Why Investors Should Sell AbbVie And Buy Gilead Sciences

| About: AbbVie Inc. (ABBV)


Humira's U.S. patent is expiring in 2016, and this will hurt AbbVie.

AbbVie will not be able to make the most of the hepatitis C market due to the presence of Gilead.

AbbVie's hepatitis C regime will hit the market in 2015, but by then, it will lose a huge chuck of market share to Gilead.

Given all the threats, investors should sell AbbVie and buy Gilead Sciences.

AbbVie (NYSE:ABBV) has put in a flat performance so far this year, but the stock has taken off remarkably in the past two months, gaining 12%. However, with competition from Gilead Sciences (NASDAQ:GILD) in the cards, and patents about to expire, will AbbVie be able to sustain its performance going forward? Let's take a look.

A good start

In the recently reported first quarter, AbbVie reported a 5.4% year-over-year increase in revenue to $4.56 billion, exceeding the consensus estimate of $4.32 billion. Also, the company reported an EPS of $0.71, beating the consensus estimate and the year-ago earnings of $0.68 per share. The adjusted gross margin was 78.4%, meeting the estimates, and up 220 basis points from the prior-year quarter.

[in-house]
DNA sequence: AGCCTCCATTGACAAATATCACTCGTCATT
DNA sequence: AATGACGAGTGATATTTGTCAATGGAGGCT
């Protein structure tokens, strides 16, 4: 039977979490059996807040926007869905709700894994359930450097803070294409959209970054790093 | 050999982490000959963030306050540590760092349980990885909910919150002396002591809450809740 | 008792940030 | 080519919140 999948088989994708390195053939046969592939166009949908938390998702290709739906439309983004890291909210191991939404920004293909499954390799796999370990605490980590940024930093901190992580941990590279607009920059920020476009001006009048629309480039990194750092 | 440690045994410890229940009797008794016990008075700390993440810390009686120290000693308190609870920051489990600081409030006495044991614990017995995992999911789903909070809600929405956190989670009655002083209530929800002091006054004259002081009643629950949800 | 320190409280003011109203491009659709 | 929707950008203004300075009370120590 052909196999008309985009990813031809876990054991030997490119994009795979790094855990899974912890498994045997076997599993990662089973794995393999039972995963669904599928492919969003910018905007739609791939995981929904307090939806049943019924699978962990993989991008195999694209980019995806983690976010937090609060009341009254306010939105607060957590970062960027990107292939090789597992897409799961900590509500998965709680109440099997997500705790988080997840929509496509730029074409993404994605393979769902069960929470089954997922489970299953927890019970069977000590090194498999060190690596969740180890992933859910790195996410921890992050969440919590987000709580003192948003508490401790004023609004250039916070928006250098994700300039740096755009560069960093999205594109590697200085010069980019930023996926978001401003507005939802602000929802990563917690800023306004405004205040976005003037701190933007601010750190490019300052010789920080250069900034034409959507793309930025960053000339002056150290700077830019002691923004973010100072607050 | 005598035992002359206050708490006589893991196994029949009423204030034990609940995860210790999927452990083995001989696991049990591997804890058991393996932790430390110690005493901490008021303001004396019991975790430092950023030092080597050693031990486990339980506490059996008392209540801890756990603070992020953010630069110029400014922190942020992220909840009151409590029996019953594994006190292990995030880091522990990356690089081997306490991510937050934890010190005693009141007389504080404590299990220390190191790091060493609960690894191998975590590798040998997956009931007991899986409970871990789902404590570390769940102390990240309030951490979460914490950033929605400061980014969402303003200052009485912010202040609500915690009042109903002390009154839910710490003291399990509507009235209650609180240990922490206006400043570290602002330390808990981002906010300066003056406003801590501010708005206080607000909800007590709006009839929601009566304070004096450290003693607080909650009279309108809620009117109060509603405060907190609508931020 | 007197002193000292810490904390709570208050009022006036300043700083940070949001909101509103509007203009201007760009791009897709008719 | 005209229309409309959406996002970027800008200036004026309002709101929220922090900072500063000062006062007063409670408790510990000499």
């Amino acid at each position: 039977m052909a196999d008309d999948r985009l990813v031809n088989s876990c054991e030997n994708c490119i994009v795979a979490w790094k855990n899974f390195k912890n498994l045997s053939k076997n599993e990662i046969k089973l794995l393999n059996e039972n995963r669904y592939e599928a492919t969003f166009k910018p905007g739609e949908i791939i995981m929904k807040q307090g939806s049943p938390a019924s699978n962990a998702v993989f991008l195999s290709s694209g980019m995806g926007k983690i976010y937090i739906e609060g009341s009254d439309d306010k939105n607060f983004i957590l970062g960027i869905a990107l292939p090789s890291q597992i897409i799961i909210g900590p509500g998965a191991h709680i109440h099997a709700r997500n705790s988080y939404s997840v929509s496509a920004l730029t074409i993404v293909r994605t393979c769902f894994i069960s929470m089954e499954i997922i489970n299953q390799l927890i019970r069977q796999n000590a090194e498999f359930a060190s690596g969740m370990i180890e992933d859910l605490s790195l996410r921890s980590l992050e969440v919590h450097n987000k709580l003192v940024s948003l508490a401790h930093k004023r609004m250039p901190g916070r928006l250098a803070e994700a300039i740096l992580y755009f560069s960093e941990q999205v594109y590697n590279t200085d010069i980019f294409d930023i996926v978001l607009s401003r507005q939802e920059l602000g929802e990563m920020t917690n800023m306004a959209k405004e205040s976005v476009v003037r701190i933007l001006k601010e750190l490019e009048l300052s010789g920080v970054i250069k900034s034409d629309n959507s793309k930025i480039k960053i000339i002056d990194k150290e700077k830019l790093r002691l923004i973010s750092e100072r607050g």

The first-quarter results were driven by Humira's strong performance, which delivered more than 18% global operational growth. Total global sales delivered by Humira were more than $2.6 billion, up 18.4% on an operational basis. In the U.S., Humira sales increased 25% to $1.2 billion, driven by continued market expansion, share gains, and particularly strong growth in the gastro segment.

The company expects sales of approximately $19 billion this year, up 3.20% from last year. AbbVie should be able to ride the strong sales of Humira going forward, as it is seeing some positive developments.

Humira has got off to a strong start, and is gaining market share across various segments. This top-selling drug continues to boost sales and earnings. Humira is an autoimmune drug, which has been FDA-approved since 2002 and is used in treating a variety of indications, including rheumatoid arthritis and psoriasis. The high patient need for chronic treatment has made Humira the top-selling drug on the planet, with annual sales of more than $10 billion.